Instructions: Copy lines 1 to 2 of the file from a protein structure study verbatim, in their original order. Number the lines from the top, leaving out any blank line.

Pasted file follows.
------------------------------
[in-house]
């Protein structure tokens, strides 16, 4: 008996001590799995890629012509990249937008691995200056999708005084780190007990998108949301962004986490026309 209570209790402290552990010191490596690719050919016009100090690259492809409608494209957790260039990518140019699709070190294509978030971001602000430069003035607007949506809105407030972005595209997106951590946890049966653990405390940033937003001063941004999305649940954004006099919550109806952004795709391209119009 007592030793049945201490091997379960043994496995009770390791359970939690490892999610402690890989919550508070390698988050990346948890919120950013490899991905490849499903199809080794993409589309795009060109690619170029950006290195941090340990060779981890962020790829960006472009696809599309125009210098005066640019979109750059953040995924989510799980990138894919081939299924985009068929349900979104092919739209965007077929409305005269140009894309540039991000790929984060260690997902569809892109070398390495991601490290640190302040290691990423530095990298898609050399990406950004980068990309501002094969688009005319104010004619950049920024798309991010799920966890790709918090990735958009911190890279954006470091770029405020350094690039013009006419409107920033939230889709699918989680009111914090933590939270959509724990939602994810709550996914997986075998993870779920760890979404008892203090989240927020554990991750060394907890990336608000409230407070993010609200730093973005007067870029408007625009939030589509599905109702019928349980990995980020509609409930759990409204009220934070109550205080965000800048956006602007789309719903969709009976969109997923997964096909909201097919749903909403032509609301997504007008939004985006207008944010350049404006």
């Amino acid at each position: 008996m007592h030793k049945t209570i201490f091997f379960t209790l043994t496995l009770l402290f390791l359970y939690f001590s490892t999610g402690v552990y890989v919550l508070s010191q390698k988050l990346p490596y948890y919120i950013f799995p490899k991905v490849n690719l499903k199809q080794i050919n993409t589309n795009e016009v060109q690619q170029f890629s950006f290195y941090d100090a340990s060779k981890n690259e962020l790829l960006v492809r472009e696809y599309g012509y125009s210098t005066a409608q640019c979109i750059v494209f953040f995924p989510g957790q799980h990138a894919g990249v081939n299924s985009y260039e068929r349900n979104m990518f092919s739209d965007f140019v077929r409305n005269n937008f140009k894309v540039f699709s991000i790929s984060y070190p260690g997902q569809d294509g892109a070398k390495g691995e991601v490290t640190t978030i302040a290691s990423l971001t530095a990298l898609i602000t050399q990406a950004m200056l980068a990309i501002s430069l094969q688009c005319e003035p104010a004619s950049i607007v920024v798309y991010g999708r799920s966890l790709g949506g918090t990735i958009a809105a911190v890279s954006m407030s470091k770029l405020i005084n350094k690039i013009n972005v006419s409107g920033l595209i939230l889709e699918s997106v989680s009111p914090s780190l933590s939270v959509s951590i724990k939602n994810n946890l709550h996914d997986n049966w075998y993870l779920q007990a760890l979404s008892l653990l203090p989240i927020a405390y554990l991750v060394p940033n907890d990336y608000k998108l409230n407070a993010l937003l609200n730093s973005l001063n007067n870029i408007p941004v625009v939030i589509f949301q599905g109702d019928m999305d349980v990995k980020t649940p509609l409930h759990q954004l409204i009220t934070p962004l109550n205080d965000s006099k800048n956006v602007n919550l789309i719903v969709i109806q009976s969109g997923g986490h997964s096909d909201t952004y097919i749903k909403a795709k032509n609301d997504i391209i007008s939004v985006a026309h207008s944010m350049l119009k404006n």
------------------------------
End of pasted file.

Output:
[in-house]
């Protein structure tokens, strides 16, 4: 008996001590799995890629012509990249937008691995200056999708005084780190007990998108949301962004986490026309 209570209790402290552990010191490596690719050919016009100090690259492809409608494209957790260039990518140019699709070190294509978030971001602000430069003035607007949506809105407030972005595209997106951590946890049966653990405390940033937003001063941004999305649940954004006099919550109806952004795709391209119009 007592030793049945201490091997379960043994496995009770390791359970939690490892999610402690890989919550508070390698988050990346948890919120950013490899991905490849499903199809080794993409589309795009060109690619170029950006290195941090340990060779981890962020790829960006472009696809599309125009210098005066640019979109750059953040995924989510799980990138894919081939299924985009068929349900979104092919739209965007077929409305005269140009894309540039991000790929984060260690997902569809892109070398390495991601490290640190302040290691990423530095990298898609050399990406950004980068990309501002094969688009005319104010004619950049920024798309991010799920966890790709918090990735958009911190890279954006470091770029405020350094690039013009006419409107920033939230889709699918989680009111914090933590939270959509724990939602994810709550996914997986075998993870779920760890979404008892203090989240927020554990991750060394907890990336608000409230407070993010609200730093973005007067870029408007625009939030589509599905109702019928349980990995980020509609409930759990409204009220934070109550205080965000800048956006602007789309719903969709009976969109997923997964096909909201097919749903909403032509609301997504007008939004985006207008944010350049404006």